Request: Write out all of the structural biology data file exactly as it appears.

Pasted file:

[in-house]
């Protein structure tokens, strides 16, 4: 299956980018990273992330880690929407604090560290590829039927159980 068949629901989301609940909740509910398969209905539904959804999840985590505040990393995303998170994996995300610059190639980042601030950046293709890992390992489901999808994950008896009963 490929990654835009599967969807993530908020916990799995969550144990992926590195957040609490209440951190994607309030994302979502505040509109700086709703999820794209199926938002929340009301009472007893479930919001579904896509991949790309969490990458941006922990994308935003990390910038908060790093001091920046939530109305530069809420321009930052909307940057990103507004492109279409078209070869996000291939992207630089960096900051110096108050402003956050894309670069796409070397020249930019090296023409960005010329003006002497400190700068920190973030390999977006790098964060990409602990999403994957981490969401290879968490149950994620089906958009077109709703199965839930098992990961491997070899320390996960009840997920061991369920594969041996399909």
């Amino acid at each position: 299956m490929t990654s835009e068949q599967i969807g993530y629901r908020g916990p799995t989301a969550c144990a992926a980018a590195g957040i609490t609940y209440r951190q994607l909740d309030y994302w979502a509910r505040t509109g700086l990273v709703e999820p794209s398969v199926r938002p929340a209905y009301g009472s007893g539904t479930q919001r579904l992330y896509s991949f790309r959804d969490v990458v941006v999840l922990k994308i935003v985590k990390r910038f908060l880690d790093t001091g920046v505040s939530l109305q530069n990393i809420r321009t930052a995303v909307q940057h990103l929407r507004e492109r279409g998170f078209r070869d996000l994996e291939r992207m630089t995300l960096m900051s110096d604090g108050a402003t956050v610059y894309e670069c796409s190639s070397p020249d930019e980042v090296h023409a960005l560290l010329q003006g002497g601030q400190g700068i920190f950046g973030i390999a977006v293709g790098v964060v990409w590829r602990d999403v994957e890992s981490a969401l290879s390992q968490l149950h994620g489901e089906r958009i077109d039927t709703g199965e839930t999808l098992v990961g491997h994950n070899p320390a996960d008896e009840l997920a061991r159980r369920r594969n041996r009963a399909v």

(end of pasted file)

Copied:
[in-house]
């Protein structure tokens, strides 16, 4: 299956980018990273992330880690929407604090560290590829039927159980 068949629901989301609940909740509910398969209905539904959804999840985590505040990393995303998170994996995300610059190639980042601030950046293709890992390992489901999808994950008896009963 490929990654835009599967969807993530908020916990799995969550144990992926590195957040609490209440951190994607309030994302979502505040509109700086709703999820794209199926938002929340009301009472007893479930919001579904896509991949790309969490990458941006922990994308935003990390910038908060790093001091920046939530109305530069809420321009930052909307940057990103507004492109279409078209070869996000291939992207630089960096900051110096108050402003956050894309670069796409070397020249930019090296023409960005010329003006002497400190700068920190973030390999977006790098964060990409602990999403994957981490969401290879968490149950994620089906958009077109709703199965839930098992990961491997070899320390996960009840997920061991369920594969041996399909």
């Amino acid at each position: 299956m490929t990654s835009e068949q599967i969807g993530y629901r908020g916990p799995t989301a969550c144990a992926a980018a590195g957040i609490t609940y209440r951190q994607l909740d309030y994302w979502a509910r505040t509109g700086l990273v709703e999820p794209s398969v199926r938002p929340a209905y009301g009472s007893g539904t479930q919001r579904l992330y896509s991949f790309r959804d969490v990458v941006v999840l922990k994308i935003v985590k990390r910038f908060l880690d790093t001091g920046v505040s939530l109305q530069n990393i809420r321009t930052a995303v909307q940057h990103l929407r507004e492109r279409g998170f078209r070869d996000l994996e291939r992207m630089t995300l960096m900051s110096d604090g108050a402003t956050v610059y894309e670069c796409s190639s070397p020249d930019e980042v090296h023409a960005l560290l010329q003006g002497g601030q400190g700068i920190f950046g973030i390999a977006v293709g790098v964060v990409w590829r602990d999403v994957e890992s981490a969401l290879s390992q968490l149950h994620g489901e089906r958009i077109d039927t709703g199965e839930t999808l098992v990961g491997h994950n070899p320390a996960d008896e009840l997920a061991r159980r369920r594969n041996r009963a399909v």